Furman University student Lauren Cooley files this report on a communist-inspired cafe from my alma mater, University of California – San Diego.

A student-run cooperative building at UC San Diego called the Che Cafe Collective may shut down after 34 years of “non-profit business operations” and rock n’ roll because it doesn’t always pay its rent and can’t afford needed safety repairs.

According to reports from the USCD Guardian, student management has failed to keep the building up to fire and other safety codes and often fails to pay rent to the University Center.

Student employees of the Che Cafe, which is named after the Marxist revolutionary Che Guevara, claim that it is the responsibility of the university, not the cafe, to pay for upkeep.

The Che Cafe is a low-budget operation that harnesses volunteer manpower and hosts events throughout the school year such as No Mic Open Mic Night. Che Cafe’s Blogspot describes the event as “no drugs, no alcohol, no bullsh*t, no complaining, no mics.”

The Che Cafe hosts shows and other gigs for “exorbitantly low prices,” which doesn’t help their lack-of-income problem.

Even those enchanted with the idealism of the commie-styled business model realize that it’s not practical, notes the campus student newspaper in an editorial appropriately headlined: “In The Red.”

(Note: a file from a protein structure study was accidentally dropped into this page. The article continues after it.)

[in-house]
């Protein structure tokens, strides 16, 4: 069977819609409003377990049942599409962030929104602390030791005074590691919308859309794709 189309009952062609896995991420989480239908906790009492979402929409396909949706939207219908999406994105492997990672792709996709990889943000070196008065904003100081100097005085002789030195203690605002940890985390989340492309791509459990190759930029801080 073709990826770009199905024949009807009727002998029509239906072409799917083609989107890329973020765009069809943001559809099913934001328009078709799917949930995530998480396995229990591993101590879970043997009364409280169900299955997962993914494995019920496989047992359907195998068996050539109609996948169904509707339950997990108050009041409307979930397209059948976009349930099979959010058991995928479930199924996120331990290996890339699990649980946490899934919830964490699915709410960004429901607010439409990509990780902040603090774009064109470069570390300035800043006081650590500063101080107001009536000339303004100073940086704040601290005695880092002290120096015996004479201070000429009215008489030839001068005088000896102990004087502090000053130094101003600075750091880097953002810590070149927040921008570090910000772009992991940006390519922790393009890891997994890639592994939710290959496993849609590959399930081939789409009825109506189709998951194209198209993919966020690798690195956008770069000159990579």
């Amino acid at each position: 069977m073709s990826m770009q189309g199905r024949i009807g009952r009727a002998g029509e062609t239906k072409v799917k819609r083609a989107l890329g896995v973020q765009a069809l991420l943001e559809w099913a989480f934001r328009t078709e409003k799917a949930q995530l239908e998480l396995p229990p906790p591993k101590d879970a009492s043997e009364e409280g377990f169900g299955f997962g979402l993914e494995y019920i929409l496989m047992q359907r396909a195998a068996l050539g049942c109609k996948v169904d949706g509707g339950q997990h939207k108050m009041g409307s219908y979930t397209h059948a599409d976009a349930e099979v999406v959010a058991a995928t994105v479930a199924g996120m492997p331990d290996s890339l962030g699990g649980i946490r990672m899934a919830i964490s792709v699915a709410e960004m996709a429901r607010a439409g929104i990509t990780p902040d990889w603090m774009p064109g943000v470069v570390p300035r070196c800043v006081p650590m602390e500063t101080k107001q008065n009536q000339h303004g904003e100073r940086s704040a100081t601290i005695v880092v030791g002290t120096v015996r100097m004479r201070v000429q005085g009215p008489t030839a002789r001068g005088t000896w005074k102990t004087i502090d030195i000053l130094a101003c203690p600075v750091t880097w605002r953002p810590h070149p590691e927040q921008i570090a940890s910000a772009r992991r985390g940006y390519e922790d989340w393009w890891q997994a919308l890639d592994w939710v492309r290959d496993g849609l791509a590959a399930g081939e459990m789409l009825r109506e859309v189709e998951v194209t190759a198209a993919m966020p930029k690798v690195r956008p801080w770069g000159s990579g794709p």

The piece described the venue as a “money pit consistently plagued with safety issues.”

“While, of course, we’re all for the idea of student-run collectives providing competitively priced goods and services, it doesn’t seem like a good strategy in the midst of such pressing financial problems — particularly when this translates into ignoring rent obligations,” writes the Guardian’s Editorial Board.

Some say the Che Cafe is a cultural institution with historical value and a unique sober atmosphere, worth pouring almost $1 million in needed investments to keep the place open. Others see it as nothing more than a generally disused space.

“Many students also don’t realize that the money being spent on the cafe’s renovation comes directly from student fees; in other words, we are collectively pouring almost one million dollars of our money into repairing a cooperative that the vast majority of us don’t even use,” the Guardian argued.

Last year, UC San Diego students voted against a tuition increase of $11 per quarter which would have gone toward necessary renovations for heavily trafficked student centers. One can only assume the majority of students would be against student fees going toward a space visited by only 17 percent of students…